The time is out of joint. O cursèd spite,
That ever I was born to set it right!
Hamlet, Act I, Scene 5, ll. 190-191
My high school English students in Upstate South Carolina throughout the 1980s and 1990s were mostly unmotivated by huge portions of the early American literature canon—notably Ralph Waldo Emerson, Henry David Thoreau, and Nathaniel Hawthorne’s The Scarlet Letter.
The problem was reading those works, but many of the conversations that the assigned reading spawned were some of the best moments of my teaching career.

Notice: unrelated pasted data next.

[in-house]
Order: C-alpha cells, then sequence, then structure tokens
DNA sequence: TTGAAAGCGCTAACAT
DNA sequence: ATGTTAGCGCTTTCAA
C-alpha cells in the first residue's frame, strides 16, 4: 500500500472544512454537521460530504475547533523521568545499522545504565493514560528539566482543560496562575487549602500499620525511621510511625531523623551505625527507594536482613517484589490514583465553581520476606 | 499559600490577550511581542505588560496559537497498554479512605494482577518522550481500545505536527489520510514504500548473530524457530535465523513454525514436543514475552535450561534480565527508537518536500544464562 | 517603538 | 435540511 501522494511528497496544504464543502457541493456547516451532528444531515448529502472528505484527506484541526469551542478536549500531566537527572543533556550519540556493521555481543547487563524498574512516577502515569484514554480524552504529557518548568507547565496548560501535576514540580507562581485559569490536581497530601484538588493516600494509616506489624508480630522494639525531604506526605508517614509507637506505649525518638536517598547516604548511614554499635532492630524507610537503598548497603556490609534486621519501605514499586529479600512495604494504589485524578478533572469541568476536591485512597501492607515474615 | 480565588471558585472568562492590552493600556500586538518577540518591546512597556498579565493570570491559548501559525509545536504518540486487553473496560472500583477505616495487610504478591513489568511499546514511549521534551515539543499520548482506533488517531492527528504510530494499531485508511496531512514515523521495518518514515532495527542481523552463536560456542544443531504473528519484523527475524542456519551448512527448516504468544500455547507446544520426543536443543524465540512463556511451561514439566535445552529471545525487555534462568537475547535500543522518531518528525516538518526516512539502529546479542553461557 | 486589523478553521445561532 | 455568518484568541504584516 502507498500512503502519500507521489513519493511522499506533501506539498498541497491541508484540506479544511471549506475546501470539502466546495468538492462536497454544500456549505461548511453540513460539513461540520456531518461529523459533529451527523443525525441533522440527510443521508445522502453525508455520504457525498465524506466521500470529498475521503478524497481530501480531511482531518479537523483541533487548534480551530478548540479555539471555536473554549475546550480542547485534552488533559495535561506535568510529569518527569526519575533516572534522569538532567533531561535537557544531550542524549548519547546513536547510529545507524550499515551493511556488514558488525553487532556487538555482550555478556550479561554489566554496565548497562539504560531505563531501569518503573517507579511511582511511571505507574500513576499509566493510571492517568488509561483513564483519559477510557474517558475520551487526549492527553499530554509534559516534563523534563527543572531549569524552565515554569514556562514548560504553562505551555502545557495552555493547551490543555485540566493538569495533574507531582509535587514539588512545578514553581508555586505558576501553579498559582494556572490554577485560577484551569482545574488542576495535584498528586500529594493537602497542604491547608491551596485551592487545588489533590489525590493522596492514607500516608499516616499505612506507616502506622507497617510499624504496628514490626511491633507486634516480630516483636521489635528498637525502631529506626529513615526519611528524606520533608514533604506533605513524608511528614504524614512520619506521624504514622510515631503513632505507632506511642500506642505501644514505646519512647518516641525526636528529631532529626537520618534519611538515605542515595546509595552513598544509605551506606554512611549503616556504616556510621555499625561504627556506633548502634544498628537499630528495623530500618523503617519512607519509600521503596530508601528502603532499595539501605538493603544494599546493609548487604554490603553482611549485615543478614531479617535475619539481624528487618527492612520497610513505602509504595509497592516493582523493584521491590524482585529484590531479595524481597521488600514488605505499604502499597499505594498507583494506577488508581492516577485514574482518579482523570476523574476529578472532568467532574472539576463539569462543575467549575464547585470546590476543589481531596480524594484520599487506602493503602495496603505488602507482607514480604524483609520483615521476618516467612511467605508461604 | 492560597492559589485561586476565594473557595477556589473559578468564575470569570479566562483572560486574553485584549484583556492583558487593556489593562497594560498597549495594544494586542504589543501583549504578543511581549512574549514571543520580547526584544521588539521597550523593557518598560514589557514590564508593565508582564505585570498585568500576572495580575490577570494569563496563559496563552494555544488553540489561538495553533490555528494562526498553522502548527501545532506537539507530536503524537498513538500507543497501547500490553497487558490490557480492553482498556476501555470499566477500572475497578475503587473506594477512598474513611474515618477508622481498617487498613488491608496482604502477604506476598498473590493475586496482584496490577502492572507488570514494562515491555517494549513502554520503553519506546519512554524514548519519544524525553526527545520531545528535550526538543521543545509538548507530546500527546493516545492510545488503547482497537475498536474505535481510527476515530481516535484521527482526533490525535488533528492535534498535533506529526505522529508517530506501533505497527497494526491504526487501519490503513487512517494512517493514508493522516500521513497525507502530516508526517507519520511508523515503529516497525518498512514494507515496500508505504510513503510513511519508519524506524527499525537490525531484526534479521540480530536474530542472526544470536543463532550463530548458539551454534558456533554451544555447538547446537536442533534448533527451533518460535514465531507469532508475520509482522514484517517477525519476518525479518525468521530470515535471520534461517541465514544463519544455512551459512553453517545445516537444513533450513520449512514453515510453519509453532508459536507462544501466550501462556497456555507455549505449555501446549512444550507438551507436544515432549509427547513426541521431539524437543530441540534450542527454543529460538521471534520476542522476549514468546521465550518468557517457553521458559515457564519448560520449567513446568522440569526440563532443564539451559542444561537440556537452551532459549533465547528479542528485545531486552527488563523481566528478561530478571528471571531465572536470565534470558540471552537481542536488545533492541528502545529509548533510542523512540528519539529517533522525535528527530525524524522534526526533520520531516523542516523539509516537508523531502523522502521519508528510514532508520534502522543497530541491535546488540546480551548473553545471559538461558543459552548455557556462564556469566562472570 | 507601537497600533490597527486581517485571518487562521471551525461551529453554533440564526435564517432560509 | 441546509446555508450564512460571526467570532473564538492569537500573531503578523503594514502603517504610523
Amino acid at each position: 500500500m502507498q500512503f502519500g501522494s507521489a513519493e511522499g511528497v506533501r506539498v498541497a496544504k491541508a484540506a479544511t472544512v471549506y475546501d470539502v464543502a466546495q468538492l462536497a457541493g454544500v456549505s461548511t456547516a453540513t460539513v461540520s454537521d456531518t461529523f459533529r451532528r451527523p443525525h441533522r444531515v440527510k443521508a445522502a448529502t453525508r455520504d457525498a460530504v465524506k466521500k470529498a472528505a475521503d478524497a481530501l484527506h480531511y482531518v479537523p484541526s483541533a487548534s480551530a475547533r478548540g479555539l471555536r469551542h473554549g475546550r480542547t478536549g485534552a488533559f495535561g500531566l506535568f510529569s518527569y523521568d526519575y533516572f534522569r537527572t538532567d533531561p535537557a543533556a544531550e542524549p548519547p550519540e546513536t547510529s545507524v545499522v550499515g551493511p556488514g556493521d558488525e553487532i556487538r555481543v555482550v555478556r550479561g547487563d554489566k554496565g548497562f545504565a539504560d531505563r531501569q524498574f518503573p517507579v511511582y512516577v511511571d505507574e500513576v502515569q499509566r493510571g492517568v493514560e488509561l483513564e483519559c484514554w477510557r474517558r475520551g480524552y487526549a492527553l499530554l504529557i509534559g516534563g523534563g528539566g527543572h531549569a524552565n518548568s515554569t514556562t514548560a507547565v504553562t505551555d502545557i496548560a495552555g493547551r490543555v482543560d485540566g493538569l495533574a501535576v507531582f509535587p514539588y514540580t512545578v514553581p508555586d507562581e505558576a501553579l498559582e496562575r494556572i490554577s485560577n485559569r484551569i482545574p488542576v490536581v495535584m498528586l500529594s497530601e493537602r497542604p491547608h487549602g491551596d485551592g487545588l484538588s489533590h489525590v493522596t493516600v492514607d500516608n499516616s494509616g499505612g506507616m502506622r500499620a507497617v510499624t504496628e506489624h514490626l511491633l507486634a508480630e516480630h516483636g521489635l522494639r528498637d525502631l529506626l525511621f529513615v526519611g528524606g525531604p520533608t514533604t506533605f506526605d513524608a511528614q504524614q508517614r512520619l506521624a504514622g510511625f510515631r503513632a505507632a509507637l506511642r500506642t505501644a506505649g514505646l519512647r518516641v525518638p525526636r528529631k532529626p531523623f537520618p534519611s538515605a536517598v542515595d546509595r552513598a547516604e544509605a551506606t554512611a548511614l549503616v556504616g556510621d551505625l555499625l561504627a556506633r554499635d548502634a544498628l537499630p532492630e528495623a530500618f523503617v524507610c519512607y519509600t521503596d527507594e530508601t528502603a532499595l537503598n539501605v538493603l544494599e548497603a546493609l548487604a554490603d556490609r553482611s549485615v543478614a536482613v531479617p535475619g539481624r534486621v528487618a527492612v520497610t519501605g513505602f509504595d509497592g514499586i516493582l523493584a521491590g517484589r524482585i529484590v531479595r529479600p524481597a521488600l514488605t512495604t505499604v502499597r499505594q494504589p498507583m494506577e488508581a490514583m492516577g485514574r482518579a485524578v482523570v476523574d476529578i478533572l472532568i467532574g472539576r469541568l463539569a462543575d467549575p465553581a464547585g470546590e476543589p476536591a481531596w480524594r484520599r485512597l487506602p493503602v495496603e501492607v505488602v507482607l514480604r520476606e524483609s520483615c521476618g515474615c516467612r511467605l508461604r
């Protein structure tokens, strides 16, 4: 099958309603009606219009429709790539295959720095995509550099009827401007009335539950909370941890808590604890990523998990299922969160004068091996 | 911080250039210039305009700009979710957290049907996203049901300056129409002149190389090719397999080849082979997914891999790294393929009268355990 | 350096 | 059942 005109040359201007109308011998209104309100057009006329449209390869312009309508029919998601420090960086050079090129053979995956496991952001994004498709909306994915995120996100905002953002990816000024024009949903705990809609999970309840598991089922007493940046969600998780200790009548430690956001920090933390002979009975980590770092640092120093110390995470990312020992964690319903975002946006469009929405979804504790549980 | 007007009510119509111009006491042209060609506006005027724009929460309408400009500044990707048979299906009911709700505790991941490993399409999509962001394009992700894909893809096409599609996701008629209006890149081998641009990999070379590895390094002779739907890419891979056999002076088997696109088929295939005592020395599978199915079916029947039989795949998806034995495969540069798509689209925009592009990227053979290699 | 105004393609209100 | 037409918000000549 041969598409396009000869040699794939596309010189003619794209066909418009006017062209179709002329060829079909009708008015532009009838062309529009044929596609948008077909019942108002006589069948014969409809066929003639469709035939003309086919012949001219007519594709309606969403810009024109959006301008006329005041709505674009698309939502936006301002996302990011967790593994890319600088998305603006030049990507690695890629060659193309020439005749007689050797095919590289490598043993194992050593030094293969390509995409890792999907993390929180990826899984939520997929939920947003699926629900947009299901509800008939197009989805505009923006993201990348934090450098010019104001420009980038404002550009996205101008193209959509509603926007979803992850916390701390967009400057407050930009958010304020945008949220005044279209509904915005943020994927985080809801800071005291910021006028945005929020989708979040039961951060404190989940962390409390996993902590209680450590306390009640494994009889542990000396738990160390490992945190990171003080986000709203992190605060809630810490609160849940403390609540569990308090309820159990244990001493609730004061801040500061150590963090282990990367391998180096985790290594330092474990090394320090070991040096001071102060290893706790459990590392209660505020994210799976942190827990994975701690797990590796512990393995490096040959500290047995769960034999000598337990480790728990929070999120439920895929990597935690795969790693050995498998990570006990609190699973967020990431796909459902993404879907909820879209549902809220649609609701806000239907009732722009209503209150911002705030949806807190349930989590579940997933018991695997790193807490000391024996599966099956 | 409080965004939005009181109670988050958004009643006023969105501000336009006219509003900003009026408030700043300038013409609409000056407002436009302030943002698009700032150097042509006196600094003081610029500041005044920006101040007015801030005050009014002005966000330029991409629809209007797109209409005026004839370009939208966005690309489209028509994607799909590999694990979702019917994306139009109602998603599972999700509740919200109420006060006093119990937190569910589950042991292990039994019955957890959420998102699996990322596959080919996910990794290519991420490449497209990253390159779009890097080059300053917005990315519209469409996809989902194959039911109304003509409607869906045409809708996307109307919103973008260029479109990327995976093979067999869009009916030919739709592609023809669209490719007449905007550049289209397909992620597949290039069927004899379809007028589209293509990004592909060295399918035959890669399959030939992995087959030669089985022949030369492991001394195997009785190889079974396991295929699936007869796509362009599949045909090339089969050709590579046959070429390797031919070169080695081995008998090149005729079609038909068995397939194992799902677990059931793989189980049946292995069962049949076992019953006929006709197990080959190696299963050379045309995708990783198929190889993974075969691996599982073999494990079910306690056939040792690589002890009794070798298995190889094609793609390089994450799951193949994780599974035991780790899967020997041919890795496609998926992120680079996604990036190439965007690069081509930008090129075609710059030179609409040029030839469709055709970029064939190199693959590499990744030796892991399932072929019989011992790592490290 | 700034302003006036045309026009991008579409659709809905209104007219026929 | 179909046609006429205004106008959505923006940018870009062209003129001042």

After plodding through Emerson and Thoreau, tackling the ideologies of American Romanticism and Transcendentalism, the darker vision of humanity offered by Hawthorne allowed me to pose a powerful and often unexamined question to students about the essential nature of humans: Are people basically good or evil?
These were 10th and 11th graders, most of whom attended fundamentalist Southern Baptist…
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